The incredible FLIR thermal imaging sensor is the main selling point here, and this alone is worth the money-despite the flaws elsewhere.
The CAT S62 Pro is stylish, well-built, very durable, and integrates an incredible FLIR sensor, making thermal imaging available to anyone. Sadly, the performance is average, and the battery life is not as long as we hoped.
It is difficult to find a technology with truly amazing features, but the CAT S62 Pro rugged smartphone is one of them. With the built-in infrared radiation sensor for thermal vision, you can uncover the magical hidden layers of the world around you. What you do with this newly discovered superpower is up to you.
CAT S62 Pro is now on sale internationally at a price of approximately US$600.
As the outstanding feature of CAT S62 Pro, I want to start this review in an unconventional way by extensively discussing the embedded Lepton 3.5 sensor from Teledyne FLIR. Usually reserved for military and professional applications, infrared radiation detection enables you to view parts of the electromagnetic spectrum that are invisible to humans.
The Lepton 3.5 sensor is the latest embeddable version that provides a resolution of 160 x 120, but by default, it is superimposed into mixed reality mode using the dedicated FLIR application on the CAT S62 Pro. Although the resolution sounds low, it is four times better than the previous generation and provides enough granularity for most applications, as shown below. Remember, this is not like taking a picture-it is another layer of data superimposed on reality.
To test the FLIR sensor, we took a walk in the garden on a cold night in April. In order to get the full effect, it is definitely worth watching the comment video of the screenshots taken below.
First, we checked some bulk compost bags that had just arrived that morning. These are made from local green waste, and you can immediately see that they are still very actively composting. Cracked lava appeared at the top, and excavations below the surface showed very high temperatures. This compost should be allowed to decompose for a longer time, otherwise it may burn the roots of the new seedlings.
It is fascinating to see how much heat the big rock retains. Below are some gabion stone walls blocking our hillside; they are 10 degrees Celsius higher than the ambient temperature. By planting them to prevent frost, we can really benefit from them.
Below is a Hotbin composter. The company claims that it can reach 60 degrees Celsius, which is necessary to break down harder organic waste such as bones-but I have never really believed these claims. But even on cold spring nights, it seems feasible to dig out temperatures as high as 50 degrees.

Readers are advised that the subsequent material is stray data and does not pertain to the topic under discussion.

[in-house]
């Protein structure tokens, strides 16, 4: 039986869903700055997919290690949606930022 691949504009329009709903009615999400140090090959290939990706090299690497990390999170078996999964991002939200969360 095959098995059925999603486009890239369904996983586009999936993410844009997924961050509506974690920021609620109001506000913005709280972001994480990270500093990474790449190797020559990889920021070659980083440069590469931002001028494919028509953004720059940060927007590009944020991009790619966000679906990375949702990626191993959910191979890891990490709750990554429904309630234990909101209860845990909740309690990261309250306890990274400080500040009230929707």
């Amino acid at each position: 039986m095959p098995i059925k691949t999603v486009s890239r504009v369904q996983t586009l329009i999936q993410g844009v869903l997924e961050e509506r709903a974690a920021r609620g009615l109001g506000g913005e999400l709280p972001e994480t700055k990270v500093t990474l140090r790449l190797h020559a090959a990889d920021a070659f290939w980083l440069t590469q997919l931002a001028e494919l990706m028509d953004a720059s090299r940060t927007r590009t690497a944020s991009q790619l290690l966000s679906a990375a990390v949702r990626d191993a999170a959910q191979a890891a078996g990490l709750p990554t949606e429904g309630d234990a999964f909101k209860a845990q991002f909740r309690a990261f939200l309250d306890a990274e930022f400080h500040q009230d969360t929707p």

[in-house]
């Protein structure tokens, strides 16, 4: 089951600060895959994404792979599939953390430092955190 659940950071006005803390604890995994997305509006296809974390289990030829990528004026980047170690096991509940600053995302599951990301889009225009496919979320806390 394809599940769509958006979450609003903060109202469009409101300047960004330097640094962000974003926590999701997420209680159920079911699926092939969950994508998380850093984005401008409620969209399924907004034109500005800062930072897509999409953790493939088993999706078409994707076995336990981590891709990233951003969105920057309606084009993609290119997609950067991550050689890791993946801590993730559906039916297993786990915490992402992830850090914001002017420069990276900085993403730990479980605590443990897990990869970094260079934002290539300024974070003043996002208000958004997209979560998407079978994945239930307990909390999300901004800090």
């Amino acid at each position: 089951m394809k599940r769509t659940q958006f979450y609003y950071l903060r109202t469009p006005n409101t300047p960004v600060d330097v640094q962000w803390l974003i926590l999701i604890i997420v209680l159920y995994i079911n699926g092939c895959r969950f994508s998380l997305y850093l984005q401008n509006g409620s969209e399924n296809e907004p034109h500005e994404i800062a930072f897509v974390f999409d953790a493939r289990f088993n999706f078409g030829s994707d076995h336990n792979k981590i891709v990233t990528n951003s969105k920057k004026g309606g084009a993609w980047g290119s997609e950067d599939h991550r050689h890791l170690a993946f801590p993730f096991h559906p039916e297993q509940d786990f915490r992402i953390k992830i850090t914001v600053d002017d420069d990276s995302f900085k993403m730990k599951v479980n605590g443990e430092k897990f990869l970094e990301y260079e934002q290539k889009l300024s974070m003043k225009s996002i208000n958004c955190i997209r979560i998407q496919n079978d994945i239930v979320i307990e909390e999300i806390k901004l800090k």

Water also seems to hold a lot of heat-you can clearly see the water level in this opaque rainwater collector.
You can still see footsteps within about 30 seconds after the event; I don’t know how much heat will be transferred to the surface through instant contact. I can imagine this will be very useful when hunting, of course it can be used to track live animals, and it can also be used to track its path when you are close.
We can also identify hot water pipes around the home and some very humid areas. There are hot plugs and adapters everywhere in my office, but the most interesting is the Nanoleaf light board, where you can see where the LEDs are wired (the panel was closed at the time).
The FLIR application is highly customizable, including changing the color scheme, mixing more or less real camera views, and manually locking the temperature scale. By default, it will automatically zoom the view based on the temperature range. You can also add measurement points to roughly indicate the actual temperature at a specific point or the average value of the area. In most cases, I keep it in the default color scheme and dynamic scaling, using object outlines instead of the full hybrid camera view, because this seems most useful to a layman like me.
You can actually buy the sensor separately for around $200, but of course, you need the intelligence to integrate it into your own camera system. The closest product FLIR offers for a complete kit of similar specifications appears to be the C5 model, which has a retail price of nearly $800. As a feature of a $600 smartphone, I think it’s worth the money, and it’s much more convenient than carrying a dedicated device with you.
The CAT S62 Pro is equipped with a 5.7-inch TFT LCD and sixth-generation Gorilla Glass, which completely avoids the notch. There are about 2 mm borders on the left and right, and about 10 mm borders on the top and bottom, so the screen-to-body ratio is quite low, about 69%. The colors are reasonable and feel bright enough for daily use, although like most smartphones, visibility in direct sunlight is difficult.
The resolution is 1280 x 2160, which is higher than HD, but not yet Retina level. I have no complaints about the screen, but this is not one aspect of the phone I will try to tell you how great it is.
With a total thickness of 12 mm, a weight of 250 grams (0.47 inches/8.8 ounces), and a solid metal band on the edges, this is undoubtedly a thick phone. The back is made of durable rubber and plastic, and the lower part has a textured area to help you grip. It feels great. The fingerprint sensor provided easy unlocking and was reliable for me throughout the test.